I’ve just returned from attending the Red, White and Blue Salute to our Legislative Delegation hosted by SWLA Economic Development Alliance at the Blue Dog Cafe. I was quite surprised by the things I learned and slightly satisfied knowing that all of the members of SWLA delegation are in proximity of where I am on the results of the regular session and two special sessions of 2016. Before I get into the details, I have some housekeeping and shout outs to get out of the way.
First, the food at Blue Dog Cafe, as always, was off the chain. They offer a number of signature dishes that, over the years, many restaurants have tried to copy. They can’t.
Second, I had the pleasure of visiting with Eligha Guillory and his lovely wife, Nomica. If you have never had the opportunity to be in a room with Nomica, forget making an impression on anyone. Oh Em Gee! She owns the room. The beautiful Mrs. Guillory was Mrs. Louisiana, 2006.
Last, but not least, I was a bit startled by the number of people who knew me. I knew who they were, but we never actually met. I’m just a public school educator who writes about the driving forces behind the destruction of public education. Apparently, people read my blog. Who knew?
The first thirty minutes, or so, was just mingling around and socializing. When they were ready to get the ball rolling, everyone shuffled into the banquet room. Legislative attendees included Representatives Michael Danahay (D) and Mark Abraham (R) and Senators Ronnie Johns (R) and Dan Morrish (R). Absent were Representatives Stephen Dwight (R) and A.B. Franklin (D).
They each had an opportunity to talk for a few minutes about their individual involvement in committees during the regular session, and the continued work in the special session. Senator Johns explained to me afterwards that the interests of the SWLA delegation are varied, so they decided beforehand which committees they would request so that SWLA could be represented across the board.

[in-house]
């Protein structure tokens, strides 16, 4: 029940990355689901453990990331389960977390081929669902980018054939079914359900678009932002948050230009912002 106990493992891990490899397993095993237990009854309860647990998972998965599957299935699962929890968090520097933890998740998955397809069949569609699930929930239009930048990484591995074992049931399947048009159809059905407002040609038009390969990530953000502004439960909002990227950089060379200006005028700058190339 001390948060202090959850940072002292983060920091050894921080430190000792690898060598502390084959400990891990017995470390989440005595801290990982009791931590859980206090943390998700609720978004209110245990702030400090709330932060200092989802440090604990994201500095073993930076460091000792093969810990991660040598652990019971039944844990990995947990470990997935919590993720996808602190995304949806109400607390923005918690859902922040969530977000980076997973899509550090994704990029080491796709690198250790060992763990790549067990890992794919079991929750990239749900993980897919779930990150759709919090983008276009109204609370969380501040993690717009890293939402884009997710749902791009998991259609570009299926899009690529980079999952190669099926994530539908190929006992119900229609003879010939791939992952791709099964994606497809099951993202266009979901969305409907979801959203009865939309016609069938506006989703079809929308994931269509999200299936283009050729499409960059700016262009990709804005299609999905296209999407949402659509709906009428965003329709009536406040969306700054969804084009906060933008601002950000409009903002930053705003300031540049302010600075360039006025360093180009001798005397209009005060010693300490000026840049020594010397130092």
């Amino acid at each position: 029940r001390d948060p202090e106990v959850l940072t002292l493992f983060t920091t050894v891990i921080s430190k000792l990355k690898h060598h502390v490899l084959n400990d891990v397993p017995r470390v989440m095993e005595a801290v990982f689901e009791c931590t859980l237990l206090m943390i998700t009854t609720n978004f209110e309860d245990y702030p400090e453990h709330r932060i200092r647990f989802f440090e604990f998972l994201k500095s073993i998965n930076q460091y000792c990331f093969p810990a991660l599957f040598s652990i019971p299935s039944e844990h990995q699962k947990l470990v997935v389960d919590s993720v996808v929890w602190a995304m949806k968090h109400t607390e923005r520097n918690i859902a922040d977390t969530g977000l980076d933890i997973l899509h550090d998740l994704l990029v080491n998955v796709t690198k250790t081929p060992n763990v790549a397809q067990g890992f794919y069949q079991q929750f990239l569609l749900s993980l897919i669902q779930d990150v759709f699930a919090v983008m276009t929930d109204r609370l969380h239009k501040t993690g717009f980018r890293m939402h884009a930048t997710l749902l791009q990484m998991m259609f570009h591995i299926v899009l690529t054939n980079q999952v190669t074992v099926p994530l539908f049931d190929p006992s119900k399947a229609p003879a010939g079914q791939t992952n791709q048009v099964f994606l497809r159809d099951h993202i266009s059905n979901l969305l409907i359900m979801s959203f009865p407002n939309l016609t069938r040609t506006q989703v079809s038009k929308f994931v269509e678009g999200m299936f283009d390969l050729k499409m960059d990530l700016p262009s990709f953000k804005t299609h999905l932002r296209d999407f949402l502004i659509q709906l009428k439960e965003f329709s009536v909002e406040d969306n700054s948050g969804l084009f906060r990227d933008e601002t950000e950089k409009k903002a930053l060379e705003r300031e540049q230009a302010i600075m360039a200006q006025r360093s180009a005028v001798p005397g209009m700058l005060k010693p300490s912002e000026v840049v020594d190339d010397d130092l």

Senator Morrish, who happens to be my senator, went first. After twenty years in the legislature, he served for the first time, on the education committee…as chairman. I had the pleasure of working with Senator Morrish, and his staff, and I testified in front of his committee several times during the regular session. He spoke briefly about the outcomes regarding education. Inevitably, his conversation turned to the budget. He spoke briefly, but deferred to the other delegates because their committee involvement was much more closely related to the budget.
Representatives Danahay and Abraham served on the House and Governmental Affairs committee and the House Appropriations committee, respectively. Senator Johns served on the Senate Finance committee. They each spoke briefly about the budgeting process and the role of their committee.
I won’t go to much into detail about what they each said. Their individual speeches weren’t what threw me and peaked my interest. It was the common denominator that they each referred to about where we are now, and where we need to go. First and foremost, it was apparent to me that they all support the governor and his efforts. They also support Commissioner of Administration, Jay Dardenne. They concurred that Louisiana has not had an honest budget, at this level. Individually, they each alluded to the small group of legislators who continued to say no to revenue and yes to cuts, cuts and more cuts.
The following is my understanding of what was said and paraphrased. It shouldn’t be taken as quotes. Speaking from a business owners point of view, Abraham stated that even in business and industry there will always be waste. The idea that waste can be cut to zero is a fallacy, even in business. At some point, you have to accept that quality of service is suffering, and the only answer is raise revenue.
It is generally accepted by members of both the Senate and the House that it is necessary to revise our tax structure, and the level in which Louisiana incentivizes business is 4-5 times greater than other states, and must be revisited. What is unknown is whether, or not, that small group of legislators will continue to say no, or jump on board. What is apparent to me is that we have a problem that needs to be solved. If you are going to continue to shoot down every solution offered; then the next time you come to the table, you’d better bring a solution.